The 6 Tech trends of 2023 to follow closely
After a disappointing 2022, what does Tech have in store for 2023? Here are 6 trends to follow closely.
We have to say it, we were bored to death on the Tech market in 2022. Smartphone manufacturers are freewheeling, PC manufacturers are aging, audio is slipping, and the lack of innovation is not improving this feeling.
At the same time, brands have increased their prices under the guise of component shortages, the war in Ukraine and Covid. In short, it's not really joy.
What are the tech giants planning for 2023? What will be the trends this year? As the CES show will soon open its doors, we take stock of the 6 major trends to follow in the Tech market in 2023.
- Folding smartphones
- Electric cars
- The Metaverse
- Artificial intelligence
- The end of the party in Europe
- Subscriptions for everything
After a year 2022 still monopolized by Samsung, the folding smartphone market should develop further in 2023. If the shortage of components does not allow rapid democratization, new players will try the adventure.
OPPO has already announced its intentions during the Inno Days at the end of 2022 by unveiling two new folding smartphones: the Find N2 and the Find N2 Flip. The first will be a competitor to Samsung's Z Fold4, the second to Z Flip4.
Folding smartphones with clamshells should also multiply in 2023. Consumers having shunned compact models, they could set their sights on these formats more suited to today’s needs.
Folding smartphones with clamshells make it possible to combine the viewing comfort of a classic smartphone with the compactness (in the pocket or bag) of a compact smartphone.
Despite the arrival of new players, the market should still be confined to the premium segment, as the technologies used in these devices are still expensive.
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Another product that we would like to see become more democratic but still very expensive: the electric car. In 2023, you haven't finished hearing about it.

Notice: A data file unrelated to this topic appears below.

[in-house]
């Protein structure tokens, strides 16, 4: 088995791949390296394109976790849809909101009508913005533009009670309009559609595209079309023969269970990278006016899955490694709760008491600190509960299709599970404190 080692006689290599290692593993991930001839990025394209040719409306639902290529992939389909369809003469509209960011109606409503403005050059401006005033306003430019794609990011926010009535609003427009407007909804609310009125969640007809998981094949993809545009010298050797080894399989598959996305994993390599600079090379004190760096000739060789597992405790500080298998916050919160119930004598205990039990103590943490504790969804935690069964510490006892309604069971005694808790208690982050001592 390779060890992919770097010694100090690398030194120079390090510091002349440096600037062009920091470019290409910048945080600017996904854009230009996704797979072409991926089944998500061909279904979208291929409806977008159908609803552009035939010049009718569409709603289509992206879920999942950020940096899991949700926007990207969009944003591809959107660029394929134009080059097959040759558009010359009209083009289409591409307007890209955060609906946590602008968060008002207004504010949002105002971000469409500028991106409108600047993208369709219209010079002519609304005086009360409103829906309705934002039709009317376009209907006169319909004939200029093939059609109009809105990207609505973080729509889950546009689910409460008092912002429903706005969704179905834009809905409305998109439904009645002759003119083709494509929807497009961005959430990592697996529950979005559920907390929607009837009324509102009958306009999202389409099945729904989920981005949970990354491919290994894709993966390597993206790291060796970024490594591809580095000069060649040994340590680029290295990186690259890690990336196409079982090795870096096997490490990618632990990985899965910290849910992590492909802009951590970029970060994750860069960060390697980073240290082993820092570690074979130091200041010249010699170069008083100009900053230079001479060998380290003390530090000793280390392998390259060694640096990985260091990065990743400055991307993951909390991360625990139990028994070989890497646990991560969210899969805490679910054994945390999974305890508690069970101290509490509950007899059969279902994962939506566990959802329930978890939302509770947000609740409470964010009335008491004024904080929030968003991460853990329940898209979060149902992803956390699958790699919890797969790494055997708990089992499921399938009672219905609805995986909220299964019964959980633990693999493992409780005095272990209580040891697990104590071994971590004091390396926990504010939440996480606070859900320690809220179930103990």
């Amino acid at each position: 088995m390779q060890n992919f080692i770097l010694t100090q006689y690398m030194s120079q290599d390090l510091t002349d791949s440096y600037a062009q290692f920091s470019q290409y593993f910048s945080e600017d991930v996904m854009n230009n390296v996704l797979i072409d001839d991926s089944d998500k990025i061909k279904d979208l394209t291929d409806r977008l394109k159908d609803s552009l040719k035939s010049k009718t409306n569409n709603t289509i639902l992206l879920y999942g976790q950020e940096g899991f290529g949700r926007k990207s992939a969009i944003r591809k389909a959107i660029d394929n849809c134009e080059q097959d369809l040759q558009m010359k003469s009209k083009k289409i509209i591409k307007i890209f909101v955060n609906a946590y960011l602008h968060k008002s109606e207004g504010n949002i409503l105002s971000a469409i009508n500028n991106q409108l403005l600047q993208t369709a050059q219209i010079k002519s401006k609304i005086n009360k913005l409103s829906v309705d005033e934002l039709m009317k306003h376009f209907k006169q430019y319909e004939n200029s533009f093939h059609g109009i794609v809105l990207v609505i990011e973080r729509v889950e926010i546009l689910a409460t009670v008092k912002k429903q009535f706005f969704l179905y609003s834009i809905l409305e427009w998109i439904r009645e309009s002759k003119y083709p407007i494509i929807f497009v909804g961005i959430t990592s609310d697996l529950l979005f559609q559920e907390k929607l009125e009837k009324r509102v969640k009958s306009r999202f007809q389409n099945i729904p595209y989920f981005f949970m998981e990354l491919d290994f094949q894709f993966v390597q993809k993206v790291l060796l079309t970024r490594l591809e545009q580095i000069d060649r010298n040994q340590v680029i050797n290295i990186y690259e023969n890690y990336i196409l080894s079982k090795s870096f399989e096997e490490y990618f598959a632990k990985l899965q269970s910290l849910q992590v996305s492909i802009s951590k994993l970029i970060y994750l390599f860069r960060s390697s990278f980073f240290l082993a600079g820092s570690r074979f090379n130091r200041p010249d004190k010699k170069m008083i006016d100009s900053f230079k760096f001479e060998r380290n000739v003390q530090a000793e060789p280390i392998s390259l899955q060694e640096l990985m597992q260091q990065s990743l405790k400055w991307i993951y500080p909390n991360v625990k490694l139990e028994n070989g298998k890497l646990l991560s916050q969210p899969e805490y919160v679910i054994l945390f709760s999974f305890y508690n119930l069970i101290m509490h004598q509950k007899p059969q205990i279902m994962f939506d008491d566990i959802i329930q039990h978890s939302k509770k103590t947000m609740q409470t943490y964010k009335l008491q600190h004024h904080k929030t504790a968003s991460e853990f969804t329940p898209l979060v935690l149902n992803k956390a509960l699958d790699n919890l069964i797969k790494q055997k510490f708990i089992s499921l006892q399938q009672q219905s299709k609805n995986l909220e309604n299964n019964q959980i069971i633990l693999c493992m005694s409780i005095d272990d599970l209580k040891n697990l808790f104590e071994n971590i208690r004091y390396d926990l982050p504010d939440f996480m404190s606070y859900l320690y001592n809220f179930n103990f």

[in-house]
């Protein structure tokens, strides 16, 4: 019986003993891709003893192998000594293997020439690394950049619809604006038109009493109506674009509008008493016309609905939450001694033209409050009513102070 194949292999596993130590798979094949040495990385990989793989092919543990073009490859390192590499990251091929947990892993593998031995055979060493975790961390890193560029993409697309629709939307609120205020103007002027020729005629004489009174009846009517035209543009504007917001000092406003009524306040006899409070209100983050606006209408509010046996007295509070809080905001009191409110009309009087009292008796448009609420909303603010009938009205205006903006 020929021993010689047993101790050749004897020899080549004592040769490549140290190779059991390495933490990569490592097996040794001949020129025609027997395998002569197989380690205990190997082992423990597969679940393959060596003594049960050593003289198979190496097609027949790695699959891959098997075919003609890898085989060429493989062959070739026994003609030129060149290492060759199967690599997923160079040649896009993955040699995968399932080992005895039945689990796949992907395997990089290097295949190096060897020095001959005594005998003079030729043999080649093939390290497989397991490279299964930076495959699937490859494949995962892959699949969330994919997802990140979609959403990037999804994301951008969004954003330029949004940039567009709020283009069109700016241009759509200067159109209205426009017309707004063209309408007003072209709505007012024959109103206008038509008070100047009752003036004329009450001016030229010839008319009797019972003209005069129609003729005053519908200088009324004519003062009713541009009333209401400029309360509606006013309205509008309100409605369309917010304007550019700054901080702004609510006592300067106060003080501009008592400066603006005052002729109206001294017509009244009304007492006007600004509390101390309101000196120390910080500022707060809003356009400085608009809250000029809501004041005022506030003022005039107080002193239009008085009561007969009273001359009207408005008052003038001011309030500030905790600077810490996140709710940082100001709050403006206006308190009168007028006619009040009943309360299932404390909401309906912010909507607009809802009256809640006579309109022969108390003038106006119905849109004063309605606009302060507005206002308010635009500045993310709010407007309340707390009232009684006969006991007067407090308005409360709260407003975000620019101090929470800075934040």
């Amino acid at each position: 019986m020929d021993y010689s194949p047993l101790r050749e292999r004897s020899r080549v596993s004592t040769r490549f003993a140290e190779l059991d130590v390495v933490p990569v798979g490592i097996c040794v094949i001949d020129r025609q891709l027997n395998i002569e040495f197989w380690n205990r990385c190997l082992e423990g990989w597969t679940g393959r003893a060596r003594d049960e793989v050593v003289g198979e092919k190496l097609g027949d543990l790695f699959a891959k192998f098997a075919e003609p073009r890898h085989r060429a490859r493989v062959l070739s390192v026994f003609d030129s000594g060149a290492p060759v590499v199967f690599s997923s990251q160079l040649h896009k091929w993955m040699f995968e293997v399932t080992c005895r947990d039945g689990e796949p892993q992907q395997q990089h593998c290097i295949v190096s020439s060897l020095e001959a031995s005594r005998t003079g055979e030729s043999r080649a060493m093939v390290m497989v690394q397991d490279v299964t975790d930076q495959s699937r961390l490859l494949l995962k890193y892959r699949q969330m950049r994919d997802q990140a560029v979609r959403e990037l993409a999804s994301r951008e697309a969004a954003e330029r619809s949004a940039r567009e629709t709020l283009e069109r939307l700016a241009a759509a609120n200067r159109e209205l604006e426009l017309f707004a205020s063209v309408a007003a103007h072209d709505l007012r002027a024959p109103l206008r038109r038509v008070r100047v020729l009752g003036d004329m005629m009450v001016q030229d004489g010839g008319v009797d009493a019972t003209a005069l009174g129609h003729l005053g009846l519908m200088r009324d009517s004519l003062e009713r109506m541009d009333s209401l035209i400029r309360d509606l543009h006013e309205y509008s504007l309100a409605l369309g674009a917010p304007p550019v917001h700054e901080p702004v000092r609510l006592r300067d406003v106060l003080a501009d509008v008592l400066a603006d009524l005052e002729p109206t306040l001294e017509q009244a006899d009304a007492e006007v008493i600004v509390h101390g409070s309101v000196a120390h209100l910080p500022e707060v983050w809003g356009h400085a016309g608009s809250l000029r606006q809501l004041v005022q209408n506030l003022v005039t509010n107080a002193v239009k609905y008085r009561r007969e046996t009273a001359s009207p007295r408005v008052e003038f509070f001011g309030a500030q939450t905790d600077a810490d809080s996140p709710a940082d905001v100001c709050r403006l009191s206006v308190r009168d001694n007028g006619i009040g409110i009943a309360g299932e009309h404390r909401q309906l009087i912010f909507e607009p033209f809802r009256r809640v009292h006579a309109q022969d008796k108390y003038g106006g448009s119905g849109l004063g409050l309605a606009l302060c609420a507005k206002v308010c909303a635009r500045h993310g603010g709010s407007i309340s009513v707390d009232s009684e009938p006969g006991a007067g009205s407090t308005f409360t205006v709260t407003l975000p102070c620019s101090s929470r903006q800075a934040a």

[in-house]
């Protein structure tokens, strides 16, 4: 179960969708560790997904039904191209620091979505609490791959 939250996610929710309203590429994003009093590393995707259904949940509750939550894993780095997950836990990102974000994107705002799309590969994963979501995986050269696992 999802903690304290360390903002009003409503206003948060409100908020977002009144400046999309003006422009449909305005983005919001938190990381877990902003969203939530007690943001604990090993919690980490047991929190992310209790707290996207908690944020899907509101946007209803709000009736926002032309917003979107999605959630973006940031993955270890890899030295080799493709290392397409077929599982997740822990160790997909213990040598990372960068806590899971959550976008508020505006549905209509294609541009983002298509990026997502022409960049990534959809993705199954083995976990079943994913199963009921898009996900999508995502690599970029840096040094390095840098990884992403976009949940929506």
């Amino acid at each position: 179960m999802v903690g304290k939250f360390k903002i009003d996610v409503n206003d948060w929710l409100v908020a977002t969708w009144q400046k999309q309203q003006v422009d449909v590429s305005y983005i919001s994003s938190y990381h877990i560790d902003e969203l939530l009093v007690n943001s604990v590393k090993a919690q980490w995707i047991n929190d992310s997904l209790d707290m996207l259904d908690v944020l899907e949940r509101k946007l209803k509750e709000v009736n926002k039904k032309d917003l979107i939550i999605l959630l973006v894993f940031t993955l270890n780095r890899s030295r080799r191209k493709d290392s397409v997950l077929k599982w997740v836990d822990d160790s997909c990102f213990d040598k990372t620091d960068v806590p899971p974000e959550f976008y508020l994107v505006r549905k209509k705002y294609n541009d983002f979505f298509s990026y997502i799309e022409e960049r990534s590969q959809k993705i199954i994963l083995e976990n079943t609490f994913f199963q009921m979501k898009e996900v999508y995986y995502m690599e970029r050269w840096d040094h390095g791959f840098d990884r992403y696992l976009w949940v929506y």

It starts at the beginning of the year in France, since the State has changed the aid mechanisms for the purchase of these cleaner vehicles. Thus, the ecological bonus drops to 5,000 euros (compared to 6,000 euros in 2022). At the same time, a zero-rate loan is set up under certain conditions.
Technical issues around the electric car should be among the trending topics this year. Beyond new models, issues related to the autonomy of vehicles and charging infrastructure represent the challenges of tomorrow. So many subjects that we will cover on Presse-citron.
We talked about it a lot in 2022 and it will continue in 2023. Despite unfeigned skepticism, the metaverse will still be one of the major trends of 2023.
However, in 2022, several signals indicated that this new world was far from promising a bright future. Mark Zuckerberg, boss of Meta (Facebook), paid the price. His company announced catastrophic financial results, the fault of multi-billion investments in the metaverse.
Yet some optimists continue to believe it. Thus, Facebook presented a new virtual reality headset allowing better immersion. At CES in Las Vegas, other players should also unveil products, in particular HTC, which has refocused on this activity after its decline in smartphones.